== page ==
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New coalition pushing for more healthful, low-cost food options

CAPITOL BUSINESS BEAT

The California Food Policy Council wants to persuade legislators to pass laws that would support sustainable agriculture and protect soil and water quality for large and small farmers.

January 13, 2014|By Marc Lifsher
  • The California Food Policy Council wants to protect soil and water quality for large and small farmers. Above, a farmer harvests parsnips in Goleta, Calif.
The California Food Policy Council wants to protect soil and water quality… (Katie Falkenberg / Los Angeles…)

SACRAMENTO — A coalition of organic farmers, nutritionists and environmental justice activists is jumping into the rough-and-tumble politics at California's Capitol.

The California Food Policy Council, a network of 19 groups around the state, wants to persuade legislators to pass laws that would support sustainable agriculture and safeguard soil and water quality for large and small farmers. The idea, organizers say, is to make healthful, affordable food options available for low-income urban dwellers, schoolchildren and others.

"It's a confluence of many different elements of what you could call the food movement," said Michael R. Dimock, the president of an Oakland group, Roots of Change, that provides staffing and funding for the new organization.

Combating climate change is high on the agenda, he said. "If the climate goes crazy, it's going to impact food production."

The council, in a report, already is touting some successes, including the passage last year of bills that expanded access to fresh produce for food-stamp recipients, gave property owners a tax break for urban farms and gardens and cleared the way for driver's licenses for immigrant farmworkers.

The coalition is also reaching out to the powerful agricultural industry, he said. "It's not our goal to make Big Ag the enemy."

Ponzi scheme victims

Bernice Tingle, 67, lost her life's savings of more than $1 million to a convicted Bay Area Ponzi scheme operator who's serving 46 months in federal prison. The retired phone company manager says she now barely gets by on the income she has left. But state tax collectors came after her for $84,000 in taxes on the paper profits that she never got. The debt now is $135,000 with interest and penalty charges.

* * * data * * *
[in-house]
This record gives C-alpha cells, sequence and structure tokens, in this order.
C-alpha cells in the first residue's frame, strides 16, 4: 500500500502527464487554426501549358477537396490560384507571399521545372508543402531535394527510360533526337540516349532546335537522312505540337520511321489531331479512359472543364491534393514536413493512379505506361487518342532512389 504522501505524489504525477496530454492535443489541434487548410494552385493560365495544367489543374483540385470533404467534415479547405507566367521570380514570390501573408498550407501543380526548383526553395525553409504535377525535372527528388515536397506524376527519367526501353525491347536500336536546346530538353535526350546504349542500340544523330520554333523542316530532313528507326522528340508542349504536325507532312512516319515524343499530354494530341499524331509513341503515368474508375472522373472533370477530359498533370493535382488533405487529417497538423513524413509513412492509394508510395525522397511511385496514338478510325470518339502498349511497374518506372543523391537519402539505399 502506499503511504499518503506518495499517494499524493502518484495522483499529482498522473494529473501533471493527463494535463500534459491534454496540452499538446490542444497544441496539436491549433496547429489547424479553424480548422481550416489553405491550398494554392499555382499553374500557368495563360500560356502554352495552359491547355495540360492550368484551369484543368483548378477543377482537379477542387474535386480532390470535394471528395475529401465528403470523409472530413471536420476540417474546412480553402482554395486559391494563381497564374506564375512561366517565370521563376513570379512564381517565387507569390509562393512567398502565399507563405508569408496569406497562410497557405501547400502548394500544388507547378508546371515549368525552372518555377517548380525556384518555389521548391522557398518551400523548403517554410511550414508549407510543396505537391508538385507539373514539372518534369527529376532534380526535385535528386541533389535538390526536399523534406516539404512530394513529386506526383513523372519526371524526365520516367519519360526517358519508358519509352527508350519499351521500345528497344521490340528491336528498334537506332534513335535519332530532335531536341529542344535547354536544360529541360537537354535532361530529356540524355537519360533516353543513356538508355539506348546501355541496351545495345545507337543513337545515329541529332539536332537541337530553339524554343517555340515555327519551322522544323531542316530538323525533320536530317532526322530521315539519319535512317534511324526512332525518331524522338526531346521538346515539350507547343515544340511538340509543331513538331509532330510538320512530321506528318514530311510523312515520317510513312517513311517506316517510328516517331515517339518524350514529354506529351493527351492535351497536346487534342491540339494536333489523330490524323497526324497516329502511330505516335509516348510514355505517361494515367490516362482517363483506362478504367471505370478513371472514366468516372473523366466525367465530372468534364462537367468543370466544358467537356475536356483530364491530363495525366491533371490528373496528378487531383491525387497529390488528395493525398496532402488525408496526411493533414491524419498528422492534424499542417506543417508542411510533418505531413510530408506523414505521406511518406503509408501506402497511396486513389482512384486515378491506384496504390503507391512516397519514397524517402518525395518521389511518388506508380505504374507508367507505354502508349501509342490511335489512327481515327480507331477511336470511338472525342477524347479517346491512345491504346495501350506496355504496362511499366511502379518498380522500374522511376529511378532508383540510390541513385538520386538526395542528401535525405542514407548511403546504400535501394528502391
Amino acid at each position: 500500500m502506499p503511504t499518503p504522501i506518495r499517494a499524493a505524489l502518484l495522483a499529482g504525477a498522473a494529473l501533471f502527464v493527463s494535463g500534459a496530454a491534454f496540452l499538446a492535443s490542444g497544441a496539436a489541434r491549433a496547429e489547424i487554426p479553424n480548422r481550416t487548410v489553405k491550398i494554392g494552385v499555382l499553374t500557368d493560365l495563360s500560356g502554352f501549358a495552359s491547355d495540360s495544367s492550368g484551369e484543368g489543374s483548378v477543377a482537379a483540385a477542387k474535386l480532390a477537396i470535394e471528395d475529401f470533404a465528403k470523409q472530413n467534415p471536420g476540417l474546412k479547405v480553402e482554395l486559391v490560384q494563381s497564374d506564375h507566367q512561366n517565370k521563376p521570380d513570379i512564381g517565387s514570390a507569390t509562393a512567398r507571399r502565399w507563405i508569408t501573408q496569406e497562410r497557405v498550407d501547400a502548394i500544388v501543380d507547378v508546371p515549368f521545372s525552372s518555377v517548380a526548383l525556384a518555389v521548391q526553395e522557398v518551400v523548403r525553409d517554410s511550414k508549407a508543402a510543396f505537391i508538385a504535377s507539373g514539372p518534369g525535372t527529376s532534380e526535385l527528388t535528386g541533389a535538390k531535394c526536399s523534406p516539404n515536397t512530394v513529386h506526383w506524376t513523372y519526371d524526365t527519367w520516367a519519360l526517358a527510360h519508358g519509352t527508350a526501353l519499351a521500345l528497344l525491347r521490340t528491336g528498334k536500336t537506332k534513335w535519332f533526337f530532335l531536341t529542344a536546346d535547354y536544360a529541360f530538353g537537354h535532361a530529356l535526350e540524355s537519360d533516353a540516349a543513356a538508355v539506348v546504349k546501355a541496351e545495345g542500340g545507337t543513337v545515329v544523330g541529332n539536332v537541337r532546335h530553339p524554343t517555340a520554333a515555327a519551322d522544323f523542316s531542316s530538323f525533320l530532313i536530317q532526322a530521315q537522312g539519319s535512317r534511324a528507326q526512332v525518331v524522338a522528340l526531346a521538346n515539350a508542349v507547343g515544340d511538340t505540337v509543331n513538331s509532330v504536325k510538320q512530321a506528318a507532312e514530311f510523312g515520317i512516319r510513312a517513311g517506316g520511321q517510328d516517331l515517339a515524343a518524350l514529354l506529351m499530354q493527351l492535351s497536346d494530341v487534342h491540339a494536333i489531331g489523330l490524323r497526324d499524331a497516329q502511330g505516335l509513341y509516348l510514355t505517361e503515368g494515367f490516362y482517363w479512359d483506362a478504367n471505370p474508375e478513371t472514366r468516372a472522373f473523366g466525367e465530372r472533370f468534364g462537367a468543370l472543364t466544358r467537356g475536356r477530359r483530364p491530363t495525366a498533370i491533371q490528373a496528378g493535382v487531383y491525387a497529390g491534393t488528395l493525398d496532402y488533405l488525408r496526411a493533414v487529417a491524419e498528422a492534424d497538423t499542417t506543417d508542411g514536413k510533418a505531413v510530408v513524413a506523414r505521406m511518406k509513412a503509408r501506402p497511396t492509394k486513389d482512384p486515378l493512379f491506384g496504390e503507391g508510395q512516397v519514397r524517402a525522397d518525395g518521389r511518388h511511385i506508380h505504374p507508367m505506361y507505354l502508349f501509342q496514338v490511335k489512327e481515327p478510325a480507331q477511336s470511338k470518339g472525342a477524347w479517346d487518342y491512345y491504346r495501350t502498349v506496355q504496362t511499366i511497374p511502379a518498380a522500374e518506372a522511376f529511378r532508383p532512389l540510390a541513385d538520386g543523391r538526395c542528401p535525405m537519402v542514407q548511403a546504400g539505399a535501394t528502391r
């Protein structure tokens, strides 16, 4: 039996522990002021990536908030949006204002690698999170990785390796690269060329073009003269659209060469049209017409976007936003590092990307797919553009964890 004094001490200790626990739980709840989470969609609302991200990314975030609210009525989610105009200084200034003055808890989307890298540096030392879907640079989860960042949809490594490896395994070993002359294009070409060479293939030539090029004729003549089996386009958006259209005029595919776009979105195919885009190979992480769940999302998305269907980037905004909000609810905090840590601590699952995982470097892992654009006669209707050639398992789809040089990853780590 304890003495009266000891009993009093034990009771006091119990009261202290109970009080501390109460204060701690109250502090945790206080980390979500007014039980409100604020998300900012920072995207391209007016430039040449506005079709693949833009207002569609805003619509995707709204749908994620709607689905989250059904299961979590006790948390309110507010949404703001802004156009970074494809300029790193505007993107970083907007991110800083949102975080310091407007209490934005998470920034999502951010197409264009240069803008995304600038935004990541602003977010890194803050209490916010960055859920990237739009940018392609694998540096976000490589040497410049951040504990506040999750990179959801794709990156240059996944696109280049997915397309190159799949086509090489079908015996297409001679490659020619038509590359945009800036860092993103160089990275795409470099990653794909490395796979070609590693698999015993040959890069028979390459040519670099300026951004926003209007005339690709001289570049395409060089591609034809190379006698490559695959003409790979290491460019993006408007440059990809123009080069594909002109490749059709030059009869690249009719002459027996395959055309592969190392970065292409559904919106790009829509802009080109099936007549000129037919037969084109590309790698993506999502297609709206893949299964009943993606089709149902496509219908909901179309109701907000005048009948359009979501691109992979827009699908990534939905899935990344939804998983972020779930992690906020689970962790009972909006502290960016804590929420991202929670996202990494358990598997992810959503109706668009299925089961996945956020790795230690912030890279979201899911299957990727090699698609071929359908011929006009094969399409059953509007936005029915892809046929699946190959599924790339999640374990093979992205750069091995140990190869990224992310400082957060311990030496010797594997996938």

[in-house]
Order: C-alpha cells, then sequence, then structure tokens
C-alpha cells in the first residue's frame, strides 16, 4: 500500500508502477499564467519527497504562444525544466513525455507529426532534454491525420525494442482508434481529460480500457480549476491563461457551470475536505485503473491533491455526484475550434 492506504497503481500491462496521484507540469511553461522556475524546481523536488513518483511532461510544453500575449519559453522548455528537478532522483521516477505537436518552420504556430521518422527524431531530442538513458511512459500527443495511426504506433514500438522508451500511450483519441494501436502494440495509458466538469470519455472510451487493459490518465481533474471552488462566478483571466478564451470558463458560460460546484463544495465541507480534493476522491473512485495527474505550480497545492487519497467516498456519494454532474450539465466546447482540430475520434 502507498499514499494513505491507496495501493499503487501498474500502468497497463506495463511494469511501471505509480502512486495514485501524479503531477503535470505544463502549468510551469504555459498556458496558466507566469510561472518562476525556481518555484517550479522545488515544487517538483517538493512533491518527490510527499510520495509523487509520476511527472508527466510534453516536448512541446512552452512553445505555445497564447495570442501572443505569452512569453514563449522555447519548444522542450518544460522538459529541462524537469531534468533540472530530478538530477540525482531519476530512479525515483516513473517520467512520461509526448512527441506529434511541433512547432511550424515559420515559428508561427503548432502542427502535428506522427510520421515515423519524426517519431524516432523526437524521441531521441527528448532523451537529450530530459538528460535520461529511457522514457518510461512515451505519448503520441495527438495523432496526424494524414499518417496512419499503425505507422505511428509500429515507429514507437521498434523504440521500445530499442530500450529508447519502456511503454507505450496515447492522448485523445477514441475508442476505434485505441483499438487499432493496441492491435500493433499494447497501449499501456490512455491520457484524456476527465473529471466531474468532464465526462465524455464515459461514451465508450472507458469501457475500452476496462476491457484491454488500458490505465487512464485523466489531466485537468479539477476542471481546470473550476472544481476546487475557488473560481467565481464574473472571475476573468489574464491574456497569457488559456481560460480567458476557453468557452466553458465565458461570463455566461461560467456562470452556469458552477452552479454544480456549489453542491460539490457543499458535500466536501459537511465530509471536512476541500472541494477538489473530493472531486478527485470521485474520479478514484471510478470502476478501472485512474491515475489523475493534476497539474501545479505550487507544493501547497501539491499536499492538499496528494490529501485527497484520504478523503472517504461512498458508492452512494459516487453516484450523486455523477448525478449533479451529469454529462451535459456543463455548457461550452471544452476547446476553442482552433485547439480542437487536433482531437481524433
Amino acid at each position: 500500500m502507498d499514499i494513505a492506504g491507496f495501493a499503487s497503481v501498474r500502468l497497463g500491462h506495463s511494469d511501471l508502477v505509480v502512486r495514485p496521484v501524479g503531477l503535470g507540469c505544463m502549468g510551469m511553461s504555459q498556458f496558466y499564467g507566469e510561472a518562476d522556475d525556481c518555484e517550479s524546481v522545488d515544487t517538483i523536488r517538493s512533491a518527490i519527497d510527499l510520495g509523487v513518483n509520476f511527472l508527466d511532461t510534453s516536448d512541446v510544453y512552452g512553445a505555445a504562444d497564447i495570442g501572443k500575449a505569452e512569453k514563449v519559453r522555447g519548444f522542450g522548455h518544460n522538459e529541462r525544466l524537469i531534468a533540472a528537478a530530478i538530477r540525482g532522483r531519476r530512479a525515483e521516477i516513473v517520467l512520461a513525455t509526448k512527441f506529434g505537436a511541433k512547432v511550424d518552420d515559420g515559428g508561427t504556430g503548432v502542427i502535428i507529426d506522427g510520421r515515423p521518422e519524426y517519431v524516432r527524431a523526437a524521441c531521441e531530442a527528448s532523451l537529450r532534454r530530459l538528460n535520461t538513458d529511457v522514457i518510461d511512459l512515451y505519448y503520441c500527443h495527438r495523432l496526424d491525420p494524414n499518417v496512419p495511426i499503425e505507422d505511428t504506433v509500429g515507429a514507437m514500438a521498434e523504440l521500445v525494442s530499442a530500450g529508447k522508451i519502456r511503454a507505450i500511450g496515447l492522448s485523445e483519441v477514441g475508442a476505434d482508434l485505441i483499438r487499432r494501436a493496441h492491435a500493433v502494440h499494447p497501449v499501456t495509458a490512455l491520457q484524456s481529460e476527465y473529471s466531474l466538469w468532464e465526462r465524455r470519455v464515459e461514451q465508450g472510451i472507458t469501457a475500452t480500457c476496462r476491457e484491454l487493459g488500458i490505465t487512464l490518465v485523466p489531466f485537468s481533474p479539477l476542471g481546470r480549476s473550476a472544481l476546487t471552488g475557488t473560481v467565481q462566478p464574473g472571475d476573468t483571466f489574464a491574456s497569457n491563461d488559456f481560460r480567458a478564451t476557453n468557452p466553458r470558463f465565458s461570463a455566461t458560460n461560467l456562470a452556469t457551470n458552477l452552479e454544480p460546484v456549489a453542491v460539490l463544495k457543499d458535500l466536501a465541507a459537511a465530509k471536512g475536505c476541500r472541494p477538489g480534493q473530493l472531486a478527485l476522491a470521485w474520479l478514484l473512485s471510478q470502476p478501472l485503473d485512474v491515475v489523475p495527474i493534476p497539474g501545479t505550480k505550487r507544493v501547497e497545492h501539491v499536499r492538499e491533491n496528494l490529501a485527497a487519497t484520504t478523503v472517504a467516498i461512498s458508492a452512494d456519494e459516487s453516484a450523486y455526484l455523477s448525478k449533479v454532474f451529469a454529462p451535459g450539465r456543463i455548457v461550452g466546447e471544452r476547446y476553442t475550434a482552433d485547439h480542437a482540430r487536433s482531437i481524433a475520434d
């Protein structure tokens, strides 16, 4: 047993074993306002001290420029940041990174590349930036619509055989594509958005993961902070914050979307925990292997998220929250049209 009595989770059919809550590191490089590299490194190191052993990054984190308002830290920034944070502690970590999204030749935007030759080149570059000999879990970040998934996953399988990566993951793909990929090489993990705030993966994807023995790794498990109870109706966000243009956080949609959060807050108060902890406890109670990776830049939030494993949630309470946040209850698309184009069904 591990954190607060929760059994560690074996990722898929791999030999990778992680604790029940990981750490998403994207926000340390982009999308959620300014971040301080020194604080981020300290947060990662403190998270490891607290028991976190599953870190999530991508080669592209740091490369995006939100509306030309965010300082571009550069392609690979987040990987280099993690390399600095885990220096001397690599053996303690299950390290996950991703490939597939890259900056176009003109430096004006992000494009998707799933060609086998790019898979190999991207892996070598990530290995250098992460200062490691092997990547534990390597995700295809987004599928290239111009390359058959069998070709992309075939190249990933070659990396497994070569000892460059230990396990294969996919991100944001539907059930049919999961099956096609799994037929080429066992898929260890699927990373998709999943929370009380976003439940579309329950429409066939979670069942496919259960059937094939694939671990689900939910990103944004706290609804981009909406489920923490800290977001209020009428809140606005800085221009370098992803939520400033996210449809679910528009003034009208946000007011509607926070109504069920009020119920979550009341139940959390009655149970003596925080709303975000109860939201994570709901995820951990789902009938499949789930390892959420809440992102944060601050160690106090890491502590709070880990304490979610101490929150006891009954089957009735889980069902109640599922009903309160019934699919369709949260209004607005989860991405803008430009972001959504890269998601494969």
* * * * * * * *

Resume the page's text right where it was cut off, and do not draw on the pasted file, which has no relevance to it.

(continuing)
Tingle got some relief from the IRS under a ruling helping victims of the more infamous Ponzi schemer, Bernard L. Madoff. California tax officials say they can't provide a similar break without a new law.

But help may not be on the way from Sacramento. Last week, the Senate Governance and Finance Committee killed a bill that would have allowed victims of some financial crimes to deduct losses from future tax liabilities.

The bill's author, Sen. Joel Anderson (R-Alpine) accused the opponents of "kicking (victims) when they're down."

But Sen. Lois Wolk (D-Davis), the committee chairwoman, questioned the need for SB 797. "I'm not certain that it's really the role of the state treasury to step in ... when an investment goes wrong."

Tax time

It's that time of year. The Franchise Tax Board, which handled 16 million state income tax returns last year, is urging people who got early W-2 forms from employers to file now for a quick refund.

"The good news is they can log on to our website and file their taxes today," spokeswoman Denise Azimi said.

The biggest change for 2013 returns is a jump in the standard deduction for singles to $3,906 from $3,841. For joint filers it rose to $7,812 from $7,682.

marc.lifsher@latimes.com

Twitter: @marclifsher

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